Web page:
If you think about it. Postponement is one of the more involving strategies available in supply chain management. At least from a design perspective, postponement requires changes to the value-generation process, which may comprise several echelons within the supply chain.
The paper I review today analyzed the implementation of postponement strategies in China and suggests factors to help with the decision which kind of postponement to select.
Today I picked a special article on corporate risks. “How Risky is your Company?” by Robert Simons of the Harvard Business School. Its a more business oriented view on how companies should handle risks, internally. But since internal risk management can be seen as a part of supply chain risk management, I also include it here.
This article is about how risky one company is. About the internal risk. And by these risks, the author does not so much refer to the production processes, but the softer risks of managing a company.
An ongoing debate in supply chain management is about the degree to which companies should collaborate with their supply chain partners. In business and research the concept is called supply chain integration and may also be a useful strategy for reducing certain risks. And of course it is an often used strategy in supply chain management in general
Analyzing the effect of supply chain integration on performance therefore is an important issue in SCM research.
There are many obstacles to information sharing in a supply chain. Confidentiality is probably one of the biggest issues, but there are others not so obvious like antitrust regulations, the timeliness and accuracy of the provided information, differing technologies between the supply chain partners or a mismatch in the alignment of incentives. Therefore trust and cooperation become critical ingredients in a supply chain partnership.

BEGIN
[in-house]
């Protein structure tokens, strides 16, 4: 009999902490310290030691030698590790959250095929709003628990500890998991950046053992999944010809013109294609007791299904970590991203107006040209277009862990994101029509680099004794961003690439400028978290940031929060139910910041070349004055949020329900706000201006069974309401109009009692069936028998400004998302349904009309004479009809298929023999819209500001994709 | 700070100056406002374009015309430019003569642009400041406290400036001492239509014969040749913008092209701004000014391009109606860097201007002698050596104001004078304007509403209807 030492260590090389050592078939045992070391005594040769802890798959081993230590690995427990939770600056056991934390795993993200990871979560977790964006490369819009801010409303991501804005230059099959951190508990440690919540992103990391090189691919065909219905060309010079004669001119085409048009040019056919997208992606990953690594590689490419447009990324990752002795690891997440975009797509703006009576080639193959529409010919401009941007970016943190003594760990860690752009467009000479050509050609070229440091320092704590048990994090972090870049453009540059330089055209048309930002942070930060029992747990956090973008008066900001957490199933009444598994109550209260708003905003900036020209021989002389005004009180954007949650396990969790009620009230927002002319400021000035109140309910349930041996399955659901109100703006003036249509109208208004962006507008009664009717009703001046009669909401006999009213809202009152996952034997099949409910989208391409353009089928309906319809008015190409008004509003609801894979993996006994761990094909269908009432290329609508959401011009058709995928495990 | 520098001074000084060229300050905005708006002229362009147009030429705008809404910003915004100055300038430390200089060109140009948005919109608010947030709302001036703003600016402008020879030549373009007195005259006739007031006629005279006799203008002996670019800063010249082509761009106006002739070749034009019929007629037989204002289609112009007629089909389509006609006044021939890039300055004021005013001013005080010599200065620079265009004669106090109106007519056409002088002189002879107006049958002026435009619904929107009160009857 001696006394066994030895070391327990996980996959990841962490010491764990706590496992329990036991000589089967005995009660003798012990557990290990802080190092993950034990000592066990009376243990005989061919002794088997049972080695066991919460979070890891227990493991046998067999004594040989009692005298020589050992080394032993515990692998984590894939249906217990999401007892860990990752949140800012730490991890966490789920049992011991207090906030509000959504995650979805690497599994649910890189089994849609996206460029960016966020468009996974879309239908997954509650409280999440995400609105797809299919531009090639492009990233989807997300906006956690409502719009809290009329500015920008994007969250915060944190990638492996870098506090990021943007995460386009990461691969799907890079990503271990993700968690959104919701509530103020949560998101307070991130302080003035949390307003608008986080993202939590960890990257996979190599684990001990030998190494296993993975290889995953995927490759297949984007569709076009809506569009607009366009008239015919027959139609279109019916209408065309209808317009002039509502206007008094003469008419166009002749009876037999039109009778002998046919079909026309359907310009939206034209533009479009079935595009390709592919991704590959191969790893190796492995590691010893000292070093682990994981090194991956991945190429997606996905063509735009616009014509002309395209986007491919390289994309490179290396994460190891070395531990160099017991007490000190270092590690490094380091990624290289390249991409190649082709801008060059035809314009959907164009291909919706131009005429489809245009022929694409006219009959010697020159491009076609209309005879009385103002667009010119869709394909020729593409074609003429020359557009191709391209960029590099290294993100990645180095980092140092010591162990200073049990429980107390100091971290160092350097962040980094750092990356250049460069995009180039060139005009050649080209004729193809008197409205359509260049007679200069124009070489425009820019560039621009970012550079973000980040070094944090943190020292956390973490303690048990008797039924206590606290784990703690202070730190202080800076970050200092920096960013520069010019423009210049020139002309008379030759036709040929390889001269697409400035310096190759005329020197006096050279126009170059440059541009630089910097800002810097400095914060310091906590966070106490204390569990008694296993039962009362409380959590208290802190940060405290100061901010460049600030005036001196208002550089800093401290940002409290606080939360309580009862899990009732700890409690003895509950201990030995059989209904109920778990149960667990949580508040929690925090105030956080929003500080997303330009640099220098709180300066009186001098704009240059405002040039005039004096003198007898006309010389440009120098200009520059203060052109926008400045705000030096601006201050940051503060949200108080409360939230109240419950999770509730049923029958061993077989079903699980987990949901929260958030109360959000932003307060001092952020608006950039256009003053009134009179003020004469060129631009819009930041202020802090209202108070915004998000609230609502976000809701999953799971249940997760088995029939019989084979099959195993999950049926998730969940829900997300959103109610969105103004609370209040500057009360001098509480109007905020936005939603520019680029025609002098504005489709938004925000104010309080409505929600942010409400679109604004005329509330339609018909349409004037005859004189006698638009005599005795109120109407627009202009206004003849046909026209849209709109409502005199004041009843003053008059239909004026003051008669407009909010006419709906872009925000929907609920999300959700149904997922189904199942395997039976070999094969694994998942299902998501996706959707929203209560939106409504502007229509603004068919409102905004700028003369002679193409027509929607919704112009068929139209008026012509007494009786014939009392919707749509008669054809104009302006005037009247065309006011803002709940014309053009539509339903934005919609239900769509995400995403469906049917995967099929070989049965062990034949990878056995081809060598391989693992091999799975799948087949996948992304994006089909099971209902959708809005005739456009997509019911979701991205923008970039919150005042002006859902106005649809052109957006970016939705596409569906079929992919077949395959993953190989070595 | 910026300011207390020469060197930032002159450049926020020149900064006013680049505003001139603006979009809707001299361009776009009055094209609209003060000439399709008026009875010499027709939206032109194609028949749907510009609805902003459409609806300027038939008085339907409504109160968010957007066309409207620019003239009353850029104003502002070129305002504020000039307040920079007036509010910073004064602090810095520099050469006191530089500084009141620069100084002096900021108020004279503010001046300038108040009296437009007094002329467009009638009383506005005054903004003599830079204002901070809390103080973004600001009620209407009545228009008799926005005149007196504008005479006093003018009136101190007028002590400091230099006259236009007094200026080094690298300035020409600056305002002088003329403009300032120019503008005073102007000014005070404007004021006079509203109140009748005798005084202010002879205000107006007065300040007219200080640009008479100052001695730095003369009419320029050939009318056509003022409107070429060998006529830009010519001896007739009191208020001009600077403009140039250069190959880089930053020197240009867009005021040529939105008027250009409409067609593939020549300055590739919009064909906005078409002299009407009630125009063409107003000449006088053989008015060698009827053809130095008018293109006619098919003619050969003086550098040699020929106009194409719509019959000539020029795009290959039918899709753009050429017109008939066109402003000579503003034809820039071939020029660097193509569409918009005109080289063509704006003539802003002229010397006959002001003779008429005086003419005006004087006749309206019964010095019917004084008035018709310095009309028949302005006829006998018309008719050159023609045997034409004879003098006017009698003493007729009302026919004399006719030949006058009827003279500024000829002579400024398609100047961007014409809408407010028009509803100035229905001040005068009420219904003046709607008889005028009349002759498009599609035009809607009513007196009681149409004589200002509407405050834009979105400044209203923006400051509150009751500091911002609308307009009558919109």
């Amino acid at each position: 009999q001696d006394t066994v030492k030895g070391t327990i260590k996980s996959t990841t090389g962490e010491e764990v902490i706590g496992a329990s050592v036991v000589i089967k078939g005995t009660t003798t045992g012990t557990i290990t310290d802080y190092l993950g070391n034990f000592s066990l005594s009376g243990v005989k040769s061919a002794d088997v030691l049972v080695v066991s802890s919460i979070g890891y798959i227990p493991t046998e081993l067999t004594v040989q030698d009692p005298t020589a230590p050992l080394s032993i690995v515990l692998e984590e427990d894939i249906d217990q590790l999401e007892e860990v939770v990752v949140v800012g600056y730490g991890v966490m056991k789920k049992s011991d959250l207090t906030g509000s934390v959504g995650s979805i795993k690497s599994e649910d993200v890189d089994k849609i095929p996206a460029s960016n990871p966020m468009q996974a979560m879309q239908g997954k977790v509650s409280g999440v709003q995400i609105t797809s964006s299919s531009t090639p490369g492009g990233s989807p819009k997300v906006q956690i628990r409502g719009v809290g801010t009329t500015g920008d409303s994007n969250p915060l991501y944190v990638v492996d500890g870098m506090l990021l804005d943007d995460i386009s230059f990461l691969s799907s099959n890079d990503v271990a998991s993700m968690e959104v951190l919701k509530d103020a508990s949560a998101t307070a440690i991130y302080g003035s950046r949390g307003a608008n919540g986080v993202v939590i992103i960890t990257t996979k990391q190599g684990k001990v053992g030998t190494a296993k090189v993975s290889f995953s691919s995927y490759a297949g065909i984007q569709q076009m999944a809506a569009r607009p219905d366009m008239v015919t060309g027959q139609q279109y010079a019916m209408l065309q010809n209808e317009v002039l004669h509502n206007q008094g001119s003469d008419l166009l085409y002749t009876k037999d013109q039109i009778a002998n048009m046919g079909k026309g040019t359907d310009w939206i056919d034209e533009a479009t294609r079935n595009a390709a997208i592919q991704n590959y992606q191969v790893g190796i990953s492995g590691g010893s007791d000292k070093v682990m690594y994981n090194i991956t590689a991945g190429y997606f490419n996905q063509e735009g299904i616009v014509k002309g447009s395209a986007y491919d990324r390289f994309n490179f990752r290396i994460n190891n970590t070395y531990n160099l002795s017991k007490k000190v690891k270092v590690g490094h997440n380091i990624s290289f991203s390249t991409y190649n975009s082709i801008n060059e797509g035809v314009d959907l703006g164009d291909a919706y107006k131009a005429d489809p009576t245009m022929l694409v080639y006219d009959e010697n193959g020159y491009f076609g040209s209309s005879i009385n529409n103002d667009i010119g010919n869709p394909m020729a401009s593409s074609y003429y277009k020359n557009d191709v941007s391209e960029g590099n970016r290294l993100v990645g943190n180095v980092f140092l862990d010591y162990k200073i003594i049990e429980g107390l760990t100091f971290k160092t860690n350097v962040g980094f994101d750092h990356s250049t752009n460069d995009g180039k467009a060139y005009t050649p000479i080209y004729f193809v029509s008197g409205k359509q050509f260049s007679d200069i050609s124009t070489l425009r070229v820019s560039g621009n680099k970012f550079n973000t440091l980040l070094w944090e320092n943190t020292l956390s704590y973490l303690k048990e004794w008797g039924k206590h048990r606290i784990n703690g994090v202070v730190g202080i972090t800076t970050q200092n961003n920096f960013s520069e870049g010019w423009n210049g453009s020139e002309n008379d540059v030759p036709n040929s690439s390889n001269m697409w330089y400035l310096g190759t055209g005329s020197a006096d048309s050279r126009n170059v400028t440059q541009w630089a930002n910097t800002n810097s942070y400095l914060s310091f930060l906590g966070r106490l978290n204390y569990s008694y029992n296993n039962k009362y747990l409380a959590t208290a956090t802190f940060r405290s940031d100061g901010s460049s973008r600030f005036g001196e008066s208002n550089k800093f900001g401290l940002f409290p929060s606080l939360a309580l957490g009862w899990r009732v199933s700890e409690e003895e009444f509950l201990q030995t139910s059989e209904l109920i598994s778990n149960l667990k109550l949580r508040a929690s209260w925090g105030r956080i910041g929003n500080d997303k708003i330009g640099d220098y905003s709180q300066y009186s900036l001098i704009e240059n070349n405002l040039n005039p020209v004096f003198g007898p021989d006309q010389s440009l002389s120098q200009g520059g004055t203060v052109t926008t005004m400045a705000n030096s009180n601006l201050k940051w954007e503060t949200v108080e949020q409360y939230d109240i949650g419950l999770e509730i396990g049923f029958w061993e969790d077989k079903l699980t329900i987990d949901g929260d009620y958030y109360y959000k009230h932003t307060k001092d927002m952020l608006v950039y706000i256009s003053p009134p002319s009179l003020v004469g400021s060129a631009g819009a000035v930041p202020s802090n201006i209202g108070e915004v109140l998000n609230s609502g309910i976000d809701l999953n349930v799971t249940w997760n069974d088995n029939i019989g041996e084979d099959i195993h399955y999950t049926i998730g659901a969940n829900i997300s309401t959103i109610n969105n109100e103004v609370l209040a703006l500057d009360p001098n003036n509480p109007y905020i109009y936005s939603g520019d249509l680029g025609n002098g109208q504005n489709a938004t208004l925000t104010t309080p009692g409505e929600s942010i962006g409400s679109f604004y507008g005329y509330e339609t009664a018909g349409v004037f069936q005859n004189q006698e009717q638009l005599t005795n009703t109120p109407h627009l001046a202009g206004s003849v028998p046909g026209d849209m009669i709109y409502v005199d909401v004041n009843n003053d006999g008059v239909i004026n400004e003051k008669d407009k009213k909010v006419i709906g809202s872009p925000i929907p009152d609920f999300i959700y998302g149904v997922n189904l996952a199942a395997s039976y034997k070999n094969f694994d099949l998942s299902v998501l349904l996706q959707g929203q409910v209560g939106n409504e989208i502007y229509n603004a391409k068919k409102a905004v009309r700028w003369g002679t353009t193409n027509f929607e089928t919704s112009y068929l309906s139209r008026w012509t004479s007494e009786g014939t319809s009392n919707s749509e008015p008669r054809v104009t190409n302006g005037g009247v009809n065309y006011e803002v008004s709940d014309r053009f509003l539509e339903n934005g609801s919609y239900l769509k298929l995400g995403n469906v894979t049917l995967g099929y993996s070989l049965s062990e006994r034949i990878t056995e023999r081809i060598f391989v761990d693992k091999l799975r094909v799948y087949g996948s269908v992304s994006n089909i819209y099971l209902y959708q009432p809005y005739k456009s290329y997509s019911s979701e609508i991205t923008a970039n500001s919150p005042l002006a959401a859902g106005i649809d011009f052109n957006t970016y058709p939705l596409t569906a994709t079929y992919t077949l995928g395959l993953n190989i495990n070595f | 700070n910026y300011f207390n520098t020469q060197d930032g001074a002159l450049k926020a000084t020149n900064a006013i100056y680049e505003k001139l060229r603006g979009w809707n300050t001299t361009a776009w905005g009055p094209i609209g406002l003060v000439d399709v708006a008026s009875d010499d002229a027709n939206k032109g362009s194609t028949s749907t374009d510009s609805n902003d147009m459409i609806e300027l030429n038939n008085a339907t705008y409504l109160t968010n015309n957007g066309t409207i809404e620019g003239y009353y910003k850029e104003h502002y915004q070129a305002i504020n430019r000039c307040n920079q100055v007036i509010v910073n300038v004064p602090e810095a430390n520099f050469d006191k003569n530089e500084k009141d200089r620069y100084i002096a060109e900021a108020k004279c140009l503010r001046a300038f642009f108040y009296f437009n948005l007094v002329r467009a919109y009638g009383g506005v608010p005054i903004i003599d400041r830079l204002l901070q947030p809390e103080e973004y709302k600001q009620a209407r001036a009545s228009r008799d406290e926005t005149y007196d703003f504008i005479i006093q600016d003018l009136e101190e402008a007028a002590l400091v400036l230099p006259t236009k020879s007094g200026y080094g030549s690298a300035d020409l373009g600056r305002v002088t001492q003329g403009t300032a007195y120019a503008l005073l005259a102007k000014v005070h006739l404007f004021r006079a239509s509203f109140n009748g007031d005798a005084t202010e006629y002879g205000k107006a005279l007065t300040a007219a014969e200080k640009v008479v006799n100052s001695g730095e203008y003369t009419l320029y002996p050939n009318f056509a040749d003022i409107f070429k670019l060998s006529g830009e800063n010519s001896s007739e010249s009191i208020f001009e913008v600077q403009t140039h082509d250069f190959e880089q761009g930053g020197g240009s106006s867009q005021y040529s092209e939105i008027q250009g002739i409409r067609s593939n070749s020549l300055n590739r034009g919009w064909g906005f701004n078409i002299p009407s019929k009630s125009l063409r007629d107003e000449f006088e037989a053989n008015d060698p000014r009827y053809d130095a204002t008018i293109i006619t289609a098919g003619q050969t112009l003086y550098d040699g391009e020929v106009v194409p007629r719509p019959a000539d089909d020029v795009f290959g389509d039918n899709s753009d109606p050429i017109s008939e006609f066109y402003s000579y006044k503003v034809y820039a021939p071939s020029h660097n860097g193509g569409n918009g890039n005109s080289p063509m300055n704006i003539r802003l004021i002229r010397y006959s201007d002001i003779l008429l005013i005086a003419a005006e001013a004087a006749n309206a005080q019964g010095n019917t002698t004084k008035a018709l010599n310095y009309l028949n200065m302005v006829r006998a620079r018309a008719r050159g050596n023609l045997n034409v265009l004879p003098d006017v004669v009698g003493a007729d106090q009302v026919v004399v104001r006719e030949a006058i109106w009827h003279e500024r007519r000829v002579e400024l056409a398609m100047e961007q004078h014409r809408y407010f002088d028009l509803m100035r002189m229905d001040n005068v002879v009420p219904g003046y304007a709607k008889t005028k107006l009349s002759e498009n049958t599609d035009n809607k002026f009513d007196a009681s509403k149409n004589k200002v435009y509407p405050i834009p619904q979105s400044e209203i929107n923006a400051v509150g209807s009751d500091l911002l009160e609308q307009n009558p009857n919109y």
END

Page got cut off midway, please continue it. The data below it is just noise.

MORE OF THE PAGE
Increasing oil prices make it more rewarding to look for alternative energy sources to fuel future propulsion.
In the case of the reviewed paper today I selected one of a few papers I recently discovered on this topic. If you like to know more just let me know.The basic assumption of this paper sets hydrogen as the replacement energy storage for oil.
Jang et al. (2002): “A combined model of network design and production/distribution planning for a supply network” suggest a framework for integrating the strategic supply chain network design with the operational planning needed for production and distribution.
They make the point that strategical and operational planning should be integrated to find the optimal solution for the company. The following problems are affected.